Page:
But the comment I was replying to was about Broadwell-K which is the desktop variant. Shaving a few watts on a desktop CPU is not going to get you much battery life even if you have an UPS. Most people who will buy Broadwell-K will be using it with a discrete GPU too.

about two weeks ago
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Intel's 14-nm Broadwell CPU Primed For Slim Tablets

InvalidError Re:Mobile-only article; snort (96 comments)

While Iris Pro performs quite well when you turn down graphics low enough to fit most of the resources in the 128MB Crystalwell L4 cache, nobody interested in mid-range graphics would be willing to give up this much quality for decent frame rates. Once you exceed that 128MB, even low-end discrete GPUs with GDDR5 take the lead. Broadwell's four extra units are not going to change this by much.

If Intel released chips with an upgraded 512MB Crystalwell and twice the L4 bandwidth, then that would nuke low-end GPUs and possibly start hurting mid-range.

about two weeks ago
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Intel's 14-nm Broadwell CPU Primed For Slim Tablets

InvalidError Re:Mobile-only article; snort (96 comments)

The P4 was getting destroyed by AMD in benchmarks, the 65nm die shrink failed to translate into significant clock gains and interest in power-efficient desktop CPUs was starting to soar so Intel had little choice but to execute their backup plan to save face: bring their newer and better-performing next-gen Core2 mobile CPU design to the desktop.

Broadwell only brings minor performance improvements to desktops and shaves a few watts along the way. If Intel decided to scrap Broadwell-K, or perhaps produce them in limited quantities due to launch dates getting too close to Skylake for full-scale production, few tears will be shed.

about two weeks ago
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Intel's 14-nm Broadwell CPU Primed For Slim Tablets

InvalidError Re:Mobile-only article; snort (96 comments)

Since Broadwell-K is not going to launch until half-way through 2015 and Skylake was still on the 2015 roadmap last time I remember seeing one, I would not be surprised if Intel canned Broadwell-K altogether - no point in flooding the market with parts that only have a few months of marketable life in front of them. If Broadwell-K does launch beyond OEMs, it may end up being one of Intel's shortest-lived retail CPUs ever.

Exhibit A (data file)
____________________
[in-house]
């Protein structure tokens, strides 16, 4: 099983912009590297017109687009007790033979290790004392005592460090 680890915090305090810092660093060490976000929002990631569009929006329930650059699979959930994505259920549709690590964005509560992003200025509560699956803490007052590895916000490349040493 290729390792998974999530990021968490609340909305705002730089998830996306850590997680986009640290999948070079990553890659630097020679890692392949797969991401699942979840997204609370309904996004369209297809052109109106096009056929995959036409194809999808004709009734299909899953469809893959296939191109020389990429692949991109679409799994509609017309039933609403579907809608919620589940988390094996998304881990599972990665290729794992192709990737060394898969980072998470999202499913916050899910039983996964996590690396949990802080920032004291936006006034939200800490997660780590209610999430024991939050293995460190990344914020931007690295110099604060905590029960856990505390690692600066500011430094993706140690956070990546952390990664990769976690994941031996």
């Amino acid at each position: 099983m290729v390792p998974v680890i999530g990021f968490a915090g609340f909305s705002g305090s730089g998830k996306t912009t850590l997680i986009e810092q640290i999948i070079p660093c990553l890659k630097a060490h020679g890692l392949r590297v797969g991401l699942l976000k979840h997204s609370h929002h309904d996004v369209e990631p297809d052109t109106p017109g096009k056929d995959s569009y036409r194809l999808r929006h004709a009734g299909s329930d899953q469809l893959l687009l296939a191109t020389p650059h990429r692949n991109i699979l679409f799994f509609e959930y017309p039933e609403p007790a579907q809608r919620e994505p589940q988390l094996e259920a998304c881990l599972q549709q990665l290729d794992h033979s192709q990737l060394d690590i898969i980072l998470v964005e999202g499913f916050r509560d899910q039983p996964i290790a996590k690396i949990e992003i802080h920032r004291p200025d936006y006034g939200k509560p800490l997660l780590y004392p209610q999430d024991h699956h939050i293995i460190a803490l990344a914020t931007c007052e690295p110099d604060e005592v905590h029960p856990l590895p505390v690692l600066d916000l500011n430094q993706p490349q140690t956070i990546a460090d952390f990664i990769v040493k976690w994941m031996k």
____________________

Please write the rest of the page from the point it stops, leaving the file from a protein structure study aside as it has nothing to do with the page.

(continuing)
In the first Broadwell roadmaps, there were no plans for socketed desktop parts; all mobile and embedded.

about two weeks ago
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Hack an Oscilloscope, Get a DMCA Take-Down Notice From Tektronix

InvalidError Re:FU techass (273 comments)

Many analog scopes had many more trigger options than that.

But with modern low-end scopes like Rigol's DS1xxxZ-series featuring relatively deep memory, 20k waveforms per second trigger rates, intensity grading, up to 1GSPS sampling rate (single channel), relatively easy hacks to enable all the options, segmented memory to record events, pass/fail mask, etc., the 10-20 second startup time on an instrument most people will usually use for hours at a time is well worth it.

Nowhere near as bad as Agilent's Windows-based bench multimeters that take nearly two minutes to boot... but even that is fine since they need ~10 minutes of warm-up time to fully stabilize before you can get the full 6.5-digits precision.

Boot time in lab instruments is a silly thing to worry/bitch about when most instruments have long warm-up times and should ideally be powered up 10-30 minutes before use anyway.

about three weeks ago
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Enraged Verizon FiOS Customer Seemingly Demonstrates Netflix Throttling

InvalidError Re: Could be a different route involved for the VP (398 comments)

L3 cannot deliver the data to Verizon since there is not enough connectivity between L3 and Verizon to hand the data over at the interfaces where L3 is attempting to do so.

Verizon does not want to put all their bandwidth eggs in L3's basket just to accommodate Netflix so they want Netflix to either peer directly or force L3 and its other CDNs to re-route traffic through other Verizon peers.

Depending too heavily on a single upstream provider is not sound business practice and Verizon wants to avoid getting tied up in that sort of relationship with L3 mostly due to Netflix.

about a month ago
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Lots Of People Really Want Slideout-Keyboard Phones: Where Are They?

InvalidError Re:COST (544 comments)